Friday, November 11, 2016

Government urged to stop coal export monopoly

VietNamNet Bridge – Enterprises say they want the right to import coal to serve their production plans instead of importing through Vinacomin or Dong Bac Corporation.
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The Government Office on August 26, 2014 released a decision that the Vietnam Coal and Mineral Industries Group (Vinacomin) and Dong Bac Corporation are in charge of importing and distributing coal in the domestic market.
This means that only two corporations have the right to import coal directly from exporters, while other enterprises have to import coal through corporations under authorization.
Explaining the decision, the Government Office said the concentration in coal imports through a limited number of importers would help stabilize supply for domestic production and consumption. This would especially benefit thermal power plants which need a long-term stable coal supply.
This would also benefit Vinacomin, the largest coal miner. In general, imported coal will be mixed with domestic coal before it is delivered to customers. This would help ease Vinacomin’s inventory volume.
Enterprises say they want the right to import coal to serve their production plans instead of importing through Vinacomin or DongBac Corporation.
However, coal consumers don’t think this is a good idea. Some enterprises, including Formosa Ha Tinh, a steel manufacturer, have asked the government to allow them to import coal instead of importing coal throughimporters appointed by the government.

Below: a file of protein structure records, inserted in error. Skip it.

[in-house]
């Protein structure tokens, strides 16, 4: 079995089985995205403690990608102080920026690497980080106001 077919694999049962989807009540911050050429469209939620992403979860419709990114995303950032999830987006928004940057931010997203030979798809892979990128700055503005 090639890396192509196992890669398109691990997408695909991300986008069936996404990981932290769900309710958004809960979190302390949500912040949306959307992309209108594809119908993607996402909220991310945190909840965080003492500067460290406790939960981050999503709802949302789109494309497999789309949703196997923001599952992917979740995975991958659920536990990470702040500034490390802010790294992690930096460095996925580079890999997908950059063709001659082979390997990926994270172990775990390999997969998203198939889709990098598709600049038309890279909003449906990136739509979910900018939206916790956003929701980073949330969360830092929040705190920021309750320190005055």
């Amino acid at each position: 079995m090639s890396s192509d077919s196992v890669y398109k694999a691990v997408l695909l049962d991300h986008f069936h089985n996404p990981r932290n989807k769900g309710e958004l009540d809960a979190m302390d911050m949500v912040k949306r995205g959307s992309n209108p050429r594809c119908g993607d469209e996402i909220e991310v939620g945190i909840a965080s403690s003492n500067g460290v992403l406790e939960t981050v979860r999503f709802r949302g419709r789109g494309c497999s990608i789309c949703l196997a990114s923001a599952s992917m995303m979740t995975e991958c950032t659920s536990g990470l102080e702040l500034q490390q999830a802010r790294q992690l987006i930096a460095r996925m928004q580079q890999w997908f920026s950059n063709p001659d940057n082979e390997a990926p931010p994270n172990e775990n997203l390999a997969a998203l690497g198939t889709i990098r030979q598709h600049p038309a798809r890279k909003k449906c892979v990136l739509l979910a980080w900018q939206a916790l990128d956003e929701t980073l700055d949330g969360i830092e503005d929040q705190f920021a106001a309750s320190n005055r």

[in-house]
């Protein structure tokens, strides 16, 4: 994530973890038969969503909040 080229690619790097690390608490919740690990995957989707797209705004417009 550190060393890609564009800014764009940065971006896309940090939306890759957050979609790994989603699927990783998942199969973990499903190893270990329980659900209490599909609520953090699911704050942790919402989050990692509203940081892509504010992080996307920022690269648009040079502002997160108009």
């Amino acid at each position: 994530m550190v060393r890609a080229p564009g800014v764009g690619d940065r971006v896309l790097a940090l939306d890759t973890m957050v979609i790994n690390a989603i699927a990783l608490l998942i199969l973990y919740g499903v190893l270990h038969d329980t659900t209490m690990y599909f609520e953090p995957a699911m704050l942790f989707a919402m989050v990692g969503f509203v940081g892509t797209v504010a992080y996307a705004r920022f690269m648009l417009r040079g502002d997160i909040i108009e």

The enterprises said domestic coal cannot meet the technical requirements to be used at their systems. Besides, they said that they can find the exporters who offer reasonable prices and favorable conditions.
Analysts say enterprises have every reason to claim self-determination. Coal consumers know when and how much coal they need. Therefore, they must be given the right to make decisions and take responsibility for their moves.
In theory, the concentration in coal imports would bring certain advantages. Big importers would have the advantage in negotiating prices and delivery terms, while coal would have stable quality since it is from the same sources. However, the analysts commented that the benefits would make nothing compared with the disadvantages enterprises have to bear.
A source said that the government might assign only two corporations to import coal for fear about transfer pricing. However, analysts commented that this must not be the reason to force enterprises to import coal through exclusive importers.
By the end of September, Vietnam had imported nearly 10 million tons of coal, a sharp increase of 173 percent compared with the same period last year.
Nguyen Khac Tho, deputy general director of the Energy General Directorate, said domestic coal was more expensive than imports because of unfavorable exploitation conditions.
At some mines, workers can only exploit coal at a depth of over 300 meters compared to the sea water level. Meanwhile, taxes and fees imposed on coal are 5-7 percent higher than in other regional countries.


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